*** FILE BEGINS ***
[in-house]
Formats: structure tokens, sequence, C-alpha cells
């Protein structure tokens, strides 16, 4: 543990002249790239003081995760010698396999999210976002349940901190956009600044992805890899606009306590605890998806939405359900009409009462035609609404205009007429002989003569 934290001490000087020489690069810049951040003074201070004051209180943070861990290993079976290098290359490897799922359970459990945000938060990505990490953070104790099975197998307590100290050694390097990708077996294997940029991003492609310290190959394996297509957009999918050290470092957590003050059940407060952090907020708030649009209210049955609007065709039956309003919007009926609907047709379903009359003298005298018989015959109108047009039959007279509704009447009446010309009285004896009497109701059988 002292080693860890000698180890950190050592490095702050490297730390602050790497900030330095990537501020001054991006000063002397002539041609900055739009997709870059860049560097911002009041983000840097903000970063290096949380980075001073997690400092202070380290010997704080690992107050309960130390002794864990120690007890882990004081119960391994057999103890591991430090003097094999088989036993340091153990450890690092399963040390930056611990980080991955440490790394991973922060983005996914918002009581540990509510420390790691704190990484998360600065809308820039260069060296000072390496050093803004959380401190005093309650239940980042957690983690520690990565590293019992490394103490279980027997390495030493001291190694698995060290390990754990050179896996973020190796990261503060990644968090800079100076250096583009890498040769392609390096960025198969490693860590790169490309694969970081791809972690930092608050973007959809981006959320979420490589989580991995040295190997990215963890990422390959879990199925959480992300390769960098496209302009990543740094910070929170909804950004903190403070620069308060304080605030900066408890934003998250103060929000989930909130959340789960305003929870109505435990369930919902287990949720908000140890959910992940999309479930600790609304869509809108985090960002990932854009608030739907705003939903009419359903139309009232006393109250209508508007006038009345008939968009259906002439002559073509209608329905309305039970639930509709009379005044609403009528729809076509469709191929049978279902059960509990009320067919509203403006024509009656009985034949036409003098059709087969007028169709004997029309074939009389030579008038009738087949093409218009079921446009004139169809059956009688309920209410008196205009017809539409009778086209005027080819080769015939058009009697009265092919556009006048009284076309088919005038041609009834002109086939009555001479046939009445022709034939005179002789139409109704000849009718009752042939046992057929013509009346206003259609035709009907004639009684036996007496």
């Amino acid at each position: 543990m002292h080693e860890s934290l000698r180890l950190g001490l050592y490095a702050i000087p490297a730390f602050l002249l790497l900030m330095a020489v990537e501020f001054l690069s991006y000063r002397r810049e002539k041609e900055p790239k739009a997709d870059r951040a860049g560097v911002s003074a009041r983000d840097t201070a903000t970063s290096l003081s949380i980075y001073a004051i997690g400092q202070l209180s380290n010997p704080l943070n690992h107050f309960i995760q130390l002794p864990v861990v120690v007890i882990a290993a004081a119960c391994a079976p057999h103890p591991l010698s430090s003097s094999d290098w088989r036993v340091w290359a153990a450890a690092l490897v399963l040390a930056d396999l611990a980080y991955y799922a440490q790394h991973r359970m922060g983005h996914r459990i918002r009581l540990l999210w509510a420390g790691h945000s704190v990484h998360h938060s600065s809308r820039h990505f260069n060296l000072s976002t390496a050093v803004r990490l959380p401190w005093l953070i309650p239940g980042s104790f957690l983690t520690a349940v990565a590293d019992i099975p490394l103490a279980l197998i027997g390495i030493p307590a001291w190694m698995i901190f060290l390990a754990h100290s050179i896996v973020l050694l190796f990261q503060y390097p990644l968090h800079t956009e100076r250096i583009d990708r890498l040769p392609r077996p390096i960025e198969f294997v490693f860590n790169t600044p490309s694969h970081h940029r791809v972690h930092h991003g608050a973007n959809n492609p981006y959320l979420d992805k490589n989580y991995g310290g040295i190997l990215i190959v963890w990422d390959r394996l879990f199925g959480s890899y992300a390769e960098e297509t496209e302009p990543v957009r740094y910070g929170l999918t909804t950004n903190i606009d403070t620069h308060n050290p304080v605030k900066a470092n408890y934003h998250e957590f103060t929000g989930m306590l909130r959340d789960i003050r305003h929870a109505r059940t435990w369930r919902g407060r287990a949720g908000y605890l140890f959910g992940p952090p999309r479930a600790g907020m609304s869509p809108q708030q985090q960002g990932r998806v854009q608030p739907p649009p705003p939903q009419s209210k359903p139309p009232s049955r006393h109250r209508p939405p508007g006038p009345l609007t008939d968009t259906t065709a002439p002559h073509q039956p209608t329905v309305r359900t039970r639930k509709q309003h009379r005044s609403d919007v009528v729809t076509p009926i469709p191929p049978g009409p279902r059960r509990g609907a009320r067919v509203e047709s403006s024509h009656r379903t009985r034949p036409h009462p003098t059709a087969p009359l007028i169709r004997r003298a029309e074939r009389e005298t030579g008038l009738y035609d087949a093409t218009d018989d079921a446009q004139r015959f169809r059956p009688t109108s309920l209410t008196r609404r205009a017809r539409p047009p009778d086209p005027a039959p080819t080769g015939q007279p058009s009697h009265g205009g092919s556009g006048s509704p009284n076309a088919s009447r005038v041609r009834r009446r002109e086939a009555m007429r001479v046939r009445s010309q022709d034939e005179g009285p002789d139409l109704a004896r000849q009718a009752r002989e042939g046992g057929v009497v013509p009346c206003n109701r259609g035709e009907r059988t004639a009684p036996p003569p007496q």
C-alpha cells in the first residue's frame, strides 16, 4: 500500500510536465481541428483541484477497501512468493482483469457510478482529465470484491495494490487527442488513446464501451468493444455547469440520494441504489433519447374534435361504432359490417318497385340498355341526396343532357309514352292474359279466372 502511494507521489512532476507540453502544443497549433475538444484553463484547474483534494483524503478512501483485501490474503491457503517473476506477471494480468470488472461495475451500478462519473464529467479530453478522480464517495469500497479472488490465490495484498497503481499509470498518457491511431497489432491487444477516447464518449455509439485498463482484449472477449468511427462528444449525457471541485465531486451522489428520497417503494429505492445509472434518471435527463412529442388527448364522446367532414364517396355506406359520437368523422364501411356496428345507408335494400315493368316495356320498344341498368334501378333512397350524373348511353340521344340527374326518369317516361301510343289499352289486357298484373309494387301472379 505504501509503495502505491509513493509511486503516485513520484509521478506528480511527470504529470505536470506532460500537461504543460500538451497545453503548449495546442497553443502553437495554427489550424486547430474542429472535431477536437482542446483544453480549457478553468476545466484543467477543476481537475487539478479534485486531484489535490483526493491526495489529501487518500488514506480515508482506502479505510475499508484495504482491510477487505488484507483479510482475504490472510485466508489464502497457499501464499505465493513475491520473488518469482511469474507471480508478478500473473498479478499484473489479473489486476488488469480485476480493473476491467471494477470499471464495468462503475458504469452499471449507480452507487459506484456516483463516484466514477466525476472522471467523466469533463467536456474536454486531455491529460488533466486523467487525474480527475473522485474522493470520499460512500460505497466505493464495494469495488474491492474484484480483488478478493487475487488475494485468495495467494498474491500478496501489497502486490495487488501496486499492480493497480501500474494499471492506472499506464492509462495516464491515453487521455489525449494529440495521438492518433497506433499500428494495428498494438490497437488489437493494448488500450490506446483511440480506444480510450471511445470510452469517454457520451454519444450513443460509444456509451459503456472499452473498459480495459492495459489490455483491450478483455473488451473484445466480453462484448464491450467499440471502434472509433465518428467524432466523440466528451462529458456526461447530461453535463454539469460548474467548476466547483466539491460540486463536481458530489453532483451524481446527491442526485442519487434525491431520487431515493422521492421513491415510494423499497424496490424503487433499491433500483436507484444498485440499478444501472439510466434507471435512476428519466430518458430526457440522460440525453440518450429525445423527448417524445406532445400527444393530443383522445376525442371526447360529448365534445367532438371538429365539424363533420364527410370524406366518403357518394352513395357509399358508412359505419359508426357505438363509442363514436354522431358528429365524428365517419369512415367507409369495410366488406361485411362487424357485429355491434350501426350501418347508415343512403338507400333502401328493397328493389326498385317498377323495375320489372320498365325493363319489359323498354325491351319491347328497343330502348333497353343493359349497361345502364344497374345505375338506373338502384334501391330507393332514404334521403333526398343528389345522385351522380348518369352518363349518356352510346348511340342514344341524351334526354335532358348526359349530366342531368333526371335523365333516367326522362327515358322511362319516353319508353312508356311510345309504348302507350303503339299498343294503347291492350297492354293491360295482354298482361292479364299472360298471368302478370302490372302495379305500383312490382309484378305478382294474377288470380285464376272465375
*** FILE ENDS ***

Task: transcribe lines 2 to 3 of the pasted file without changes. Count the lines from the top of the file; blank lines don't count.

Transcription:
Formats: structure tokens, sequence, C-alpha cells
């Protein structure tokens, strides 16, 4: 543990002249790239003081995760010698396999999210976002349940901190956009600044992805890899606009306590605890998806939405359900009409009462035609609404205009007429002989003569 934290001490000087020489690069810049951040003074201070004051209180943070861990290993079976290098290359490897799922359970459990945000938060990505990490953070104790099975197998307590100290050694390097990708077996294997940029991003492609310290190959394996297509957009999918050290470092957590003050059940407060952090907020708030649009209210049955609007065709039956309003919007009926609907047709379903009359003298005298018989015959109108047009039959007279509704009447009446010309009285004896009497109701059988 002292080693860890000698180890950190050592490095702050490297730390602050790497900030330095990537501020001054991006000063002397002539041609900055739009997709870059860049560097911002009041983000840097903000970063290096949380980075001073997690400092202070380290010997704080690992107050309960130390002794864990120690007890882990004081119960391994057999103890591991430090003097094999088989036993340091153990450890690092399963040390930056611990980080991955440490790394991973922060983005996914918002009581540990509510420390790691704190990484998360600065809308820039260069060296000072390496050093803004959380401190005093309650239940980042957690983690520690990565590293019992490394103490279980027997390495030493001291190694698995060290390990754990050179896996973020190796990261503060990644968090800079100076250096583009890498040769392609390096960025198969490693860590790169490309694969970081791809972690930092608050973007959809981006959320979420490589989580991995040295190997990215963890990422390959879990199925959480992300390769960098496209302009990543740094910070929170909804950004903190403070620069308060304080605030900066408890934003998250103060929000989930909130959340789960305003929870109505435990369930919902287990949720908000140890959910992940999309479930600790609304869509809108985090960002990932854009608030739907705003939903009419359903139309009232006393109250209508508007006038009345008939968009259906002439002559073509209608329905309305039970639930509709009379005044609403009528729809076509469709191929049978279902059960509990009320067919509203403006024509009656009985034949036409003098059709087969007028169709004997029309074939009389030579008038009738087949093409218009079921446009004139169809059956009688309920209410008196205009017809539409009778086209005027080819080769015939058009009697009265092919556009006048009284076309088919005038041609009834002109086939009555001479046939009445022709034939005179002789139409109704000849009718009752042939046992057929013509009346206003259609035709009907004639009684036996007496």